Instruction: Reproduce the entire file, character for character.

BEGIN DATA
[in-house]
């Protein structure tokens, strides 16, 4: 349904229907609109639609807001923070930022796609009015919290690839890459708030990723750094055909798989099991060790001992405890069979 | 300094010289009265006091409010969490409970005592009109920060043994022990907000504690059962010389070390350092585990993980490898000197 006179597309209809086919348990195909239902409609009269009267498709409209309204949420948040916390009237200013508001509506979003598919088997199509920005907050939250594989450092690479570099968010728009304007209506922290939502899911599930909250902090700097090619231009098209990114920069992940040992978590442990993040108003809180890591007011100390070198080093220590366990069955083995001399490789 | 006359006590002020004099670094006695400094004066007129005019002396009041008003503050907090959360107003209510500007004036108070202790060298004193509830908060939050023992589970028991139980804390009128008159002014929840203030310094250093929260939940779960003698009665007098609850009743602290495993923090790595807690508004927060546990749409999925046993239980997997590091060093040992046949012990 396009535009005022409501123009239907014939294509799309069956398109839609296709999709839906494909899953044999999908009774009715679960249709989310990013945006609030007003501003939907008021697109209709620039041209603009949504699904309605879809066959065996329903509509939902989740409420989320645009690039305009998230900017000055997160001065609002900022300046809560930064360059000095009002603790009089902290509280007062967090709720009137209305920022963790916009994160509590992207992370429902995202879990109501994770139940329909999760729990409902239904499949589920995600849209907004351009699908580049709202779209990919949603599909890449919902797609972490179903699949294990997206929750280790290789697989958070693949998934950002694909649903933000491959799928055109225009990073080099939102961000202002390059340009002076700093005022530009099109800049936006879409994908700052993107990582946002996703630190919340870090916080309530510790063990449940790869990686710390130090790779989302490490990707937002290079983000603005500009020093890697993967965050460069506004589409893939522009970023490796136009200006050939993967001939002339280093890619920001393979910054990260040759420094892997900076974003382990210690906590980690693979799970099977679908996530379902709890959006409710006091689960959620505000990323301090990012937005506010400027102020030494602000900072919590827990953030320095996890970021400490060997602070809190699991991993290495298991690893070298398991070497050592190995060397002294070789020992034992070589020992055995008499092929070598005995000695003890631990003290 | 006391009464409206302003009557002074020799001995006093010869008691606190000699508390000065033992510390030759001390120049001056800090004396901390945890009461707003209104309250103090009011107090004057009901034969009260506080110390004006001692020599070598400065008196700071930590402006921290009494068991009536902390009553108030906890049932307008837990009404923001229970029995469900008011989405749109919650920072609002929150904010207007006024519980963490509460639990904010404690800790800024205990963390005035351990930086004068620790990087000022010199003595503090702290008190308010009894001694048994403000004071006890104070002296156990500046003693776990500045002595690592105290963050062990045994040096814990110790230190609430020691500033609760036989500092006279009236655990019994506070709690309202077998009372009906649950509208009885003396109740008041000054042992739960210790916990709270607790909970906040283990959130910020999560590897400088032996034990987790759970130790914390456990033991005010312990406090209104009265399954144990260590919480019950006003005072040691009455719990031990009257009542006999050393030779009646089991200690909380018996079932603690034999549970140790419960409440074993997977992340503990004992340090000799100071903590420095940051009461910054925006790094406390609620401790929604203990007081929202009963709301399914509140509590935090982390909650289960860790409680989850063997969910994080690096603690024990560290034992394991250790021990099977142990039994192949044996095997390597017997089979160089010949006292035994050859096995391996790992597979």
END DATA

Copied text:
[in-house]
């Protein structure tokens, strides 16, 4: 349904229907609109639609807001923070930022796609009015919290690839890459708030990723750094055909798989099991060790001992405890069979 | 300094010289009265006091409010969490409970005592009109920060043994022990907000504690059962010389070390350092585990993980490898000197 006179597309209809086919348990195909239902409609009269009267498709409209309204949420948040916390009237200013508001509506979003598919088997199509920005907050939250594989450092690479570099968010728009304007209506922290939502899911599930909250902090700097090619231009098209990114920069992940040992978590442990993040108003809180890591007011100390070198080093220590366990069955083995001399490789 | 006359006590002020004099670094006695400094004066007129005019002396009041008003503050907090959360107003209510500007004036108070202790060298004193509830908060939050023992589970028991139980804390009128008159002014929840203030310094250093929260939940779960003698009665007098609850009743602290495993923090790595807690508004927060546990749409999925046993239980997997590091060093040992046949012990 396009535009005022409501123009239907014939294509799309069956398109839609296709999709839906494909899953044999999908009774009715679960249709989310990013945006609030007003501003939907008021697109209709620039041209603009949504699904309605879809066959065996329903509509939902989740409420989320645009690039305009998230900017000055997160001065609002900022300046809560930064360059000095009002603790009089902290509280007062967090709720009137209305920022963790916009994160509590992207992370429902995202879990109501994770139940329909999760729990409902239904499949589920995600849209907004351009699908580049709202779209990919949603599909890449919902797609972490179903699949294990997206929750280790290789697989958070693949998934950002694909649903933000491959799928055109225009990073080099939102961000202002390059340009002076700093005022530009099109800049936006879409994908700052993107990582946002996703630190919340870090916080309530510790063990449940790869990686710390130090790779989302490490990707937002290079983000603005500009020093890697993967965050460069506004589409893939522009970023490796136009200006050939993967001939002339280093890619920001393979910054990260040759420094892997900076974003382990210690906590980690693979799970099977679908996530379902709890959006409710006091689960959620505000990323301090990012937005506010400027102020030494602000900072919590827990953030320095996890970021400490060997602070809190699991991993290495298991690893070298398991070497050592190995060397002294070789020992034992070589020992055995008499092929070598005995000695003890631990003290 | 006391009464409206302003009557002074020799001995006093010869008691606190000699508390000065033992510390030759001390120049001056800090004396901390945890009461707003209104309250103090009011107090004057009901034969009260506080110390004006001692020599070598400065008196700071930590402006921290009494068991009536902390009553108030906890049932307008837990009404923001229970029995469900008011989405749109919650920072609002929150904010207007006024519980963490509460639990904010404690800790800024205990963390005035351990930086004068620790990087000022010199003595503090702290008190308010009894001694048994403000004071006890104070002296156990500046003693776990500045002595690592105290963050062990045994040096814990110790230190609430020691500033609760036989500092006279009236655990019994506070709690309202077998009372009906649950509208009885003396109740008041000054042992739960210790916990709270607790909970906040283990959130910020999560590897400088032996034990987790759970130790914390456990033991005010312990406090209104009265399954144990260590919480019950006003005072040691009455719990031990009257009542006999050393030779009646089991200690909380018996079932603690034999549970140790419960409440074993997977992340503990004992340090000799100071903590420095940051009461910054925006790094406390609620401790929604203990007081929202009963709301399914509140509590935090982390909650289960860790409680989850063997969910994080690096603690024990560290034992394991250790021990099977142990039994192949044996095997390597017997089979160089010949006292035994050859096995391996790992597979």